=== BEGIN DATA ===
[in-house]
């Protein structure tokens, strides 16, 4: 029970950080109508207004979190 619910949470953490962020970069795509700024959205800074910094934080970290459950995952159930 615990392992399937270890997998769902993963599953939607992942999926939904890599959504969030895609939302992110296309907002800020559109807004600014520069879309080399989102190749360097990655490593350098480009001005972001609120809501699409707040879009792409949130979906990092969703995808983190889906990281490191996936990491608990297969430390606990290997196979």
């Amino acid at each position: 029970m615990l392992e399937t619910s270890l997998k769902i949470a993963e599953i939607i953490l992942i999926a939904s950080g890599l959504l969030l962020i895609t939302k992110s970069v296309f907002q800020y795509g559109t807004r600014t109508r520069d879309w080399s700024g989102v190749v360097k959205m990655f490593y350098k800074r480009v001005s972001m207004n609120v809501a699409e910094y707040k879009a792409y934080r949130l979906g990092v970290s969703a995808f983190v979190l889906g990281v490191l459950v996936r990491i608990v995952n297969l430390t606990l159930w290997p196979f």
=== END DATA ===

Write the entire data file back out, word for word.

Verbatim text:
[in-house]
């Protein structure tokens, strides 16, 4: 029970950080109508207004979190 619910949470953490962020970069795509700024959205800074910094934080970290459950995952159930 615990392992399937270890997998769902993963599953939607992942999926939904890599959504969030895609939302992110296309907002800020559109807004600014520069879309080399989102190749360097990655490593350098480009001005972001609120809501699409707040879009792409949130979906990092969703995808983190889906990281490191996936990491608990297969430390606990290997196979």
């Amino acid at each position: 029970m615990l392992e399937t619910s270890l997998k769902i949470a993963e599953i939607i953490l992942i999926a939904s950080g890599l959504l969030l962020i895609t939302k992110s970069v296309f907002q800020y795509g559109t807004r600014t109508r520069d879309w080399s700024g989102v190749v360097k959205m990655f490593y350098k800074r480009v001005s972001m207004n609120v809501a699409e910094y707040k879009a792409y934080r949130l979906g990092v970290s969703a995808f983190v979190l889906g990281v490191l459950v996936r990491i608990v995952n297969l430390t606990l159930w290997p196979f």